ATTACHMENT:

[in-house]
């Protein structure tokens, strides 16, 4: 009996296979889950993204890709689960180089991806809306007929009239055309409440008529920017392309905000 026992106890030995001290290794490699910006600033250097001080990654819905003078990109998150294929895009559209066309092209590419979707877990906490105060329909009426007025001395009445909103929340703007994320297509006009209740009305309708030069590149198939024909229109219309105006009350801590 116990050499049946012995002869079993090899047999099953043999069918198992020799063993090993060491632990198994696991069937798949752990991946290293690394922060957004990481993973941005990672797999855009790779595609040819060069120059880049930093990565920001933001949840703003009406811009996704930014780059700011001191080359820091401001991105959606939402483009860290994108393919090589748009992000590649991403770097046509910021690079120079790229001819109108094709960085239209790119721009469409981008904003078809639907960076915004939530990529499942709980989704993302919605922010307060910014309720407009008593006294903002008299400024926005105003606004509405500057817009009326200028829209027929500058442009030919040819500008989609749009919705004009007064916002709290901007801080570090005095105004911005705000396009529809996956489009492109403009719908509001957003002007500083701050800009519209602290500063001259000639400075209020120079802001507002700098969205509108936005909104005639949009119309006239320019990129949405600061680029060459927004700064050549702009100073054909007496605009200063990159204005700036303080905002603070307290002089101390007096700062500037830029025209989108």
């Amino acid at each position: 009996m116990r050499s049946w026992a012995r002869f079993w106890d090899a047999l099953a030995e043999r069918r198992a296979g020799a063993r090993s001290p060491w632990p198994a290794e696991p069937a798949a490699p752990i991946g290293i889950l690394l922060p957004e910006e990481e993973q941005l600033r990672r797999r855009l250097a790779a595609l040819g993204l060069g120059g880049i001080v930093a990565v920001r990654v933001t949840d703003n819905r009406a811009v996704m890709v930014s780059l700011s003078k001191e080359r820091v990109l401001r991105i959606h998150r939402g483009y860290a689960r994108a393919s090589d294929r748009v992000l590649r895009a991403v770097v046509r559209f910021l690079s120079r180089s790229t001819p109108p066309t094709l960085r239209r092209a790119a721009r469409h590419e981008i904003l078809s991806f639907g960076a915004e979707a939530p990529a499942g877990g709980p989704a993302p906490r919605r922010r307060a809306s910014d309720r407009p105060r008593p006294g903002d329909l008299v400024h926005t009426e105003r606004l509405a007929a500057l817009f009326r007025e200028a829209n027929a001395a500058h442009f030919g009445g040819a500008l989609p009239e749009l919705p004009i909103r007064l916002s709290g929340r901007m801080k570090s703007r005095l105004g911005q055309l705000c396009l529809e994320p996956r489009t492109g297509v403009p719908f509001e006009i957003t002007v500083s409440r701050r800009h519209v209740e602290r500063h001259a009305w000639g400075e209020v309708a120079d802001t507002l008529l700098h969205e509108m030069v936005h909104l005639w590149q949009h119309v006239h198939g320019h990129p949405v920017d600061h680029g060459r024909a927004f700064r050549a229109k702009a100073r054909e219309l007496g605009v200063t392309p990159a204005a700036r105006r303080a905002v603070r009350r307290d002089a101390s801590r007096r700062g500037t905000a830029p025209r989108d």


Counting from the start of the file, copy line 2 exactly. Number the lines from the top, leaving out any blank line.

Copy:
């Protein structure tokens, strides 16, 4: 009996296979889950993204890709689960180089991806809306007929009239055309409440008529920017392309905000 026992106890030995001290290794490699910006600033250097001080990654819905003078990109998150294929895009559209066309092209590419979707877990906490105060329909009426007025001395009445909103929340703007994320297509006009209740009305309708030069590149198939024909229109219309105006009350801590 116990050499049946012995002869079993090899047999099953043999069918198992020799063993090993060491632990198994696991069937798949752990991946290293690394922060957004990481993973941005990672797999855009790779595609040819060069120059880049930093990565920001933001949840703003009406811009996704930014780059700011001191080359820091401001991105959606939402483009860290994108393919090589748009992000590649991403770097046509910021690079120079790229001819109108094709960085239209790119721009469409981008904003078809639907960076915004939530990529499942709980989704993302919605922010307060910014309720407009008593006294903002008299400024926005105003606004509405500057817009009326200028829209027929500058442009030919040819500008989609749009919705004009007064916002709290901007801080570090005095105004911005705000396009529809996956489009492109403009719908509001957003002007500083701050800009519209602290500063001259000639400075209020120079802001507002700098969205509108936005909104005639949009119309006239320019990129949405600061680029060459927004700064050549702009100073054909007496605009200063990159204005700036303080905002603070307290002089101390007096700062500037830029025209989108």